Taiwanese democracy revolves around electoral politics. As we have elections every year, the cheers of victory usually linger until the next election. To win the support of voters, political parties have to present a big bowl of beef to satisfy the voters' demands for concrete policies. But I am curious: voters receive a universal, nine-year compulsory education, but they don't know, nor do they want to know, where the beef comes from.
Does it fall from the sky or is it bought by the candidates out of their own pockets? Neither, as a matter of fact. It is our taxpayers' hard-earned money. Politicians have the power to be generous at the expense of others and then achieve their objective of winning power.
If we look at the government's finances, we find that since 1990 surpluses have been replaced by deficits. The government debt will be at least NT$3.3 trillion by the end of this year. According to the Ministry of Finance, the central government has accumulated a debt of NT$3.1843 trillion. On top of this figure, if we add a debt of NT$365.8 billion from local governments and a long-term debt of NT$756.3 billion from non-operating funds, the total debt of various levels of government is already NT$4.3064 trillion.
According to the KMT's estimate, the total government debt is NT$10.9918 trillion. Of course, the KMT's estimate needs to be verified. Nevertheless, the total debt of various levels of government is at least NT$3.5 trillion.
To boost the economy and increase job opportunities, the government has offered more than NT$50 billion to fight SARS and NT$58.4 billion to expand public construction projects.
At the same time, it has promised an increased subsidy of more than NT$8 billion for retired farmers and interest-free loans to offset tuition hikes. The special budget of NT$30 billion for pension funds for teachers and NT$680 billion for the financial reconstruction fund are not yet included.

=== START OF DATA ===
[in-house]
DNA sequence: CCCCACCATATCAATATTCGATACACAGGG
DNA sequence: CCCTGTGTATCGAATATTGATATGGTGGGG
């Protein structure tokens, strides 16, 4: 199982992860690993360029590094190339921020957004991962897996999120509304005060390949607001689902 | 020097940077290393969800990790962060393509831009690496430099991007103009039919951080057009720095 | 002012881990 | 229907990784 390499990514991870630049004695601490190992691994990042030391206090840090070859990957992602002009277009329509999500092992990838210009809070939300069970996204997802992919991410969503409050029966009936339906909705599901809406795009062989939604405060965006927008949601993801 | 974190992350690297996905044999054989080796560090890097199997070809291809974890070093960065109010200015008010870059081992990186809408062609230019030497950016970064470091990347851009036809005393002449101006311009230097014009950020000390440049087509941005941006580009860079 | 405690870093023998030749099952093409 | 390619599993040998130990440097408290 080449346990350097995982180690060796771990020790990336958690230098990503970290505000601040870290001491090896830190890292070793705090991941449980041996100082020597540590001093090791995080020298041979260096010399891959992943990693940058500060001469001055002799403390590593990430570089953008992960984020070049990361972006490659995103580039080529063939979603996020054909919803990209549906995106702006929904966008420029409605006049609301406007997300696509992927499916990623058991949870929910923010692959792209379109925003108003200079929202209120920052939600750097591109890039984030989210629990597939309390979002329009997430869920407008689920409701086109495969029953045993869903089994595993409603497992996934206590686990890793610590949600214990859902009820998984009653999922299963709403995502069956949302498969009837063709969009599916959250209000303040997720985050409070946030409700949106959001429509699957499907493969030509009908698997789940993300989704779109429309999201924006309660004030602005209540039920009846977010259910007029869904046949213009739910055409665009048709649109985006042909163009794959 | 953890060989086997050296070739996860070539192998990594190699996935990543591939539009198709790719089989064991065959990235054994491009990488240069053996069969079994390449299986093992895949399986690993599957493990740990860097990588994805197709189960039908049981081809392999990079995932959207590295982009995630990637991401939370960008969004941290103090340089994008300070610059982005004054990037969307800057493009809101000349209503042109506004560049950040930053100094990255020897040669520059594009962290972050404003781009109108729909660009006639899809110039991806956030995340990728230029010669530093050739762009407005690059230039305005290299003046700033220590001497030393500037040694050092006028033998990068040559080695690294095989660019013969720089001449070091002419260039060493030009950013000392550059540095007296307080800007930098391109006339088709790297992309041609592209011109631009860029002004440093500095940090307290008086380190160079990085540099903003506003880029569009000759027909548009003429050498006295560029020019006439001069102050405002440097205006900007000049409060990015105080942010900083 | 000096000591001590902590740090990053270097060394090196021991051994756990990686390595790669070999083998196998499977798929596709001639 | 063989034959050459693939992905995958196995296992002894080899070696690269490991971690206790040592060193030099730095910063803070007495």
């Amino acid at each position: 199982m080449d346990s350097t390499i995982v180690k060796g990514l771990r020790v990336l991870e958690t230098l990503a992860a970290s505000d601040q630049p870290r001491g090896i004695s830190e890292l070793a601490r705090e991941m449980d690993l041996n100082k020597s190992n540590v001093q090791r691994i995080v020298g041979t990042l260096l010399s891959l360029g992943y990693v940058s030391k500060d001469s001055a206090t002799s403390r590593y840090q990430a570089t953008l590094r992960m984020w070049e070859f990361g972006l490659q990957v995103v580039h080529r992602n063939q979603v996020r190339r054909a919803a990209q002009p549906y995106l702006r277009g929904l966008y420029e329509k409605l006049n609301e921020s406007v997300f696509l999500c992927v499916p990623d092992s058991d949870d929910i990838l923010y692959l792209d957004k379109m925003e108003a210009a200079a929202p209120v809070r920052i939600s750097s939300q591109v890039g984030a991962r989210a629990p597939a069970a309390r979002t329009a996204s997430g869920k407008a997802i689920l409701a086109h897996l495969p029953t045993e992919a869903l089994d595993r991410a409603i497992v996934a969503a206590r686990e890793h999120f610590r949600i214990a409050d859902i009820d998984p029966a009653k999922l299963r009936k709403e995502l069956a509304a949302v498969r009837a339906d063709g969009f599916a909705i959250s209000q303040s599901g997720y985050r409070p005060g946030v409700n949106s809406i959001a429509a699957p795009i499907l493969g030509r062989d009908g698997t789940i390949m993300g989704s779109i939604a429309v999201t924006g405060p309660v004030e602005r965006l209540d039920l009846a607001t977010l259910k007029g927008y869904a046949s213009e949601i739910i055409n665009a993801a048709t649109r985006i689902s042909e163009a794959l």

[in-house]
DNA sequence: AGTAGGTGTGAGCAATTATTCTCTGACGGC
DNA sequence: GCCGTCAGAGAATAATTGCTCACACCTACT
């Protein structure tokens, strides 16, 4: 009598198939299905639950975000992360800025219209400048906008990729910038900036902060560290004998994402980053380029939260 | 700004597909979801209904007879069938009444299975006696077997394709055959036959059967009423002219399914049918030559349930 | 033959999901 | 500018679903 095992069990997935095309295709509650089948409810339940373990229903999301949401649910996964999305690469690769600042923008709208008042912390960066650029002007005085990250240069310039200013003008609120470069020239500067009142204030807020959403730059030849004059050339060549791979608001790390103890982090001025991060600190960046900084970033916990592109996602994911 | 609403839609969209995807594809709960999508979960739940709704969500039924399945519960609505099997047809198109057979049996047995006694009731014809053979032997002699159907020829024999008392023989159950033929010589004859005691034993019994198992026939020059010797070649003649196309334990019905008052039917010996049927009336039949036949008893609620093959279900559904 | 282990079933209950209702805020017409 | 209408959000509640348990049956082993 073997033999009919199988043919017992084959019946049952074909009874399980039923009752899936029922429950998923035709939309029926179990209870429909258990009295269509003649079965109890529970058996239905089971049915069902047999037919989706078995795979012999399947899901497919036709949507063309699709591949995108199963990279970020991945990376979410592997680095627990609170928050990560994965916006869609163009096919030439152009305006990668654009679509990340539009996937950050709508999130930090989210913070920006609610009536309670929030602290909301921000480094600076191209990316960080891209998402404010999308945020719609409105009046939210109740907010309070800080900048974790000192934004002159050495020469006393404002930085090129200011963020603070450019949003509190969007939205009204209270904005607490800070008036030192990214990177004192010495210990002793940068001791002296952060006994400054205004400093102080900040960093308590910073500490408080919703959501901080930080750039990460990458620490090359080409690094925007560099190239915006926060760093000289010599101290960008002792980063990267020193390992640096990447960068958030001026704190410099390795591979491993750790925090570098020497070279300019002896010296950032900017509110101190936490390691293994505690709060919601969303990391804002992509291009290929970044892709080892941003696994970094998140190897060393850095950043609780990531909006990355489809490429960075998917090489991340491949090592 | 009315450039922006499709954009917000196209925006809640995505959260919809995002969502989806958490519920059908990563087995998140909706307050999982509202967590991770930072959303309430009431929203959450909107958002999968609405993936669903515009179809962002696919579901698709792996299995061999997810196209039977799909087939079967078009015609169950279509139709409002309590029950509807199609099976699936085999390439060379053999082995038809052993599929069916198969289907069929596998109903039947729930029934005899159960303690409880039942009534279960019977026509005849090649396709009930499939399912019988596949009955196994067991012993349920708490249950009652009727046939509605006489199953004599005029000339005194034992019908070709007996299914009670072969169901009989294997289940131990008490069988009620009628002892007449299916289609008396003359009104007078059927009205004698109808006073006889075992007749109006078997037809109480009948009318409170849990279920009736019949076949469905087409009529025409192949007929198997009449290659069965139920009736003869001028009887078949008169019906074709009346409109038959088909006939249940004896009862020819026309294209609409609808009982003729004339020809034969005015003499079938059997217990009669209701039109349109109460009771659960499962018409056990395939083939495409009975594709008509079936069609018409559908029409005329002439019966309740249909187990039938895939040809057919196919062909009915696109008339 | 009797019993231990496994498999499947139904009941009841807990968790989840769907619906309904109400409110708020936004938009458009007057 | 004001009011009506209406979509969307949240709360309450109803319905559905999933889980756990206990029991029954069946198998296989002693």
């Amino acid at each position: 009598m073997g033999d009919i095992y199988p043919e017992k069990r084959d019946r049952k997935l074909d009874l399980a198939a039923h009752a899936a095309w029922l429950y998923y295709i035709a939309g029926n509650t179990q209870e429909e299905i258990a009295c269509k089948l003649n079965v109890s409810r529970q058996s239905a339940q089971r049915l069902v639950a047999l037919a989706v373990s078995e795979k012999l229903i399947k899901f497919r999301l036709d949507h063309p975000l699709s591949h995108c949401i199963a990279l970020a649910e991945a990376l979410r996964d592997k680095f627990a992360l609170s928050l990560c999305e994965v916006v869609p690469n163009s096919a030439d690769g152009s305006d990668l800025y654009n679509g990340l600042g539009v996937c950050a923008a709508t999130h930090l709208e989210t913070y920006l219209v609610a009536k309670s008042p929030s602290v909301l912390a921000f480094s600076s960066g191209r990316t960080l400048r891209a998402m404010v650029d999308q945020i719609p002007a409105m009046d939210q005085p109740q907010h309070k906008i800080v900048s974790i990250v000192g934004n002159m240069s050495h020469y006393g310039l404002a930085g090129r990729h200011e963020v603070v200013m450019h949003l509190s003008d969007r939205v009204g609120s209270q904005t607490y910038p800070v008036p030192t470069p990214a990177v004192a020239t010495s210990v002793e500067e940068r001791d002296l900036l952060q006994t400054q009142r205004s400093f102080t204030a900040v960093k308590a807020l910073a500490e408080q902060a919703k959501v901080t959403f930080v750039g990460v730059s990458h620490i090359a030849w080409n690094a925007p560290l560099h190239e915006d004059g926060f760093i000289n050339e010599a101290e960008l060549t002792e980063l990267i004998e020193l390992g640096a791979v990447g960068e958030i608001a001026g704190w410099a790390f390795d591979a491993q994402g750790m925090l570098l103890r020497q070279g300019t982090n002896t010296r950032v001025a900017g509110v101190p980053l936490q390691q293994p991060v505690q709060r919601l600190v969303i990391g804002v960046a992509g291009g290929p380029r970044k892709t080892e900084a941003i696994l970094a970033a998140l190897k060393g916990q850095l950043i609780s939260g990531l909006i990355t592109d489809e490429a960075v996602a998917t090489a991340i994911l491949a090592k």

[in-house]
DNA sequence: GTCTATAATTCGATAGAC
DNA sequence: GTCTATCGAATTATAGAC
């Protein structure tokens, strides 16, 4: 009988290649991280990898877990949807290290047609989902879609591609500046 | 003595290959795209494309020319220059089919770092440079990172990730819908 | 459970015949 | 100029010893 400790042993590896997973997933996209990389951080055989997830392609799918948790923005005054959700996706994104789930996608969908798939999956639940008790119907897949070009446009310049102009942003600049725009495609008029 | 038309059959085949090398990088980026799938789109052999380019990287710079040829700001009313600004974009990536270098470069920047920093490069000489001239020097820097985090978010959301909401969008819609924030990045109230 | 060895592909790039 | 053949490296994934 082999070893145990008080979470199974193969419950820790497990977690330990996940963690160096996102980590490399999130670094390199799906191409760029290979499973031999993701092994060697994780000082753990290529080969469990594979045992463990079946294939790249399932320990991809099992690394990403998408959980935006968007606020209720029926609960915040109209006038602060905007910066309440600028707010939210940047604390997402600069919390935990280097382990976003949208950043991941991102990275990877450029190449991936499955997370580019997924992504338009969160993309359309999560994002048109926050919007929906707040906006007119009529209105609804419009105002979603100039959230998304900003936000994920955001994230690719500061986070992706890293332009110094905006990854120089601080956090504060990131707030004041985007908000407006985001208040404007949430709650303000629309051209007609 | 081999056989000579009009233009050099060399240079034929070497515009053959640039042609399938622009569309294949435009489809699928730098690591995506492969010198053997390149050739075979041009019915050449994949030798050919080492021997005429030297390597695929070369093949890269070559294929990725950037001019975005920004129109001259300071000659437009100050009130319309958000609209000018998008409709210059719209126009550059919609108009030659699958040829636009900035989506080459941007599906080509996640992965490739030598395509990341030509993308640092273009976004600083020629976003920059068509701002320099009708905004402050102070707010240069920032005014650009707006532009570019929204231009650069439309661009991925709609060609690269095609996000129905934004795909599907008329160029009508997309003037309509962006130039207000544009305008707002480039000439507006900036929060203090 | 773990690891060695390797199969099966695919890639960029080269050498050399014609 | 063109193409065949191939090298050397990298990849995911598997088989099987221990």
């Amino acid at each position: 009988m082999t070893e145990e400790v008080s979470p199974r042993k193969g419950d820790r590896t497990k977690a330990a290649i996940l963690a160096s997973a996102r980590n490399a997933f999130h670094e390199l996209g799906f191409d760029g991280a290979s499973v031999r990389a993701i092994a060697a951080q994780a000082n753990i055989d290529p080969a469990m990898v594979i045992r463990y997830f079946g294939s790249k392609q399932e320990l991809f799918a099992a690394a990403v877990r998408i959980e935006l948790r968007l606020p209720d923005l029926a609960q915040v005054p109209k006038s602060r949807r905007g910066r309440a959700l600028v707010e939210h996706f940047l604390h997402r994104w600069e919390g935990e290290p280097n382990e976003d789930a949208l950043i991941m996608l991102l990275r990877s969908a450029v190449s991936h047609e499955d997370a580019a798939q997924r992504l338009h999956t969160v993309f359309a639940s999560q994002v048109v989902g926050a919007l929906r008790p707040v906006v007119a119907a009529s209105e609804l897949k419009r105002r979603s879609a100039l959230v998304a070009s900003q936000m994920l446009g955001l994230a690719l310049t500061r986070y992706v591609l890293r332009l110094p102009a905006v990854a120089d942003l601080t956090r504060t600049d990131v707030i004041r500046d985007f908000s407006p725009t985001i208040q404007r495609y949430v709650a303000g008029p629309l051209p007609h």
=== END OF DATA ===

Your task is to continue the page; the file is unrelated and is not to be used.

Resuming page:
In principle, the government is supposed to develop more sources of income and reduce expenses. The tax revenues that the government depends on have not increased along with economic growth, but have decreased. Whatever party is in power dares not cut expenditures on services the public has become used to having. Consequently, our electoral politics have created a contradiction in government finance and a deadlock that has remain unresolved since 1991.
The government cannot deal with the increase in expenditure that result from promises made by parties to provide incentives and subsidies to voters during election campaigns. At the same time, political parties promise voters that they will not increase taxes, and perhaps even lower them. The public is unaware of this contradiction, always believing that the government is capable and resourceful. The public never considers that we will eventually have to pay for these benefits.
The deadlock in government finances leads to the question of who will pay for the government debt. Our future generations will pay for it, but they are not stupid. Demographic statistics have repeatedly shown that the population of young people is declining drastically. From 1990 to 2000, the number of children aged under 14 fell by 825,000. Besides, in this electronic age, many young people do not consider it their responsibility to support their parents nor do they want to raise children to provide security in old age. If such a trend continues, who is going to pay for the government's huge debt?
Now referendums have become a hot debate, just like the holy cow in India that one dares not oppose. Since referendums have become an efficient tool for the public to express its will, shall we, the taxpayers, rise up to demand a referendum on not paying taxes?
Yu Tzong-shian is a member of the Academia Sinica.
Translated by Grace Shaw
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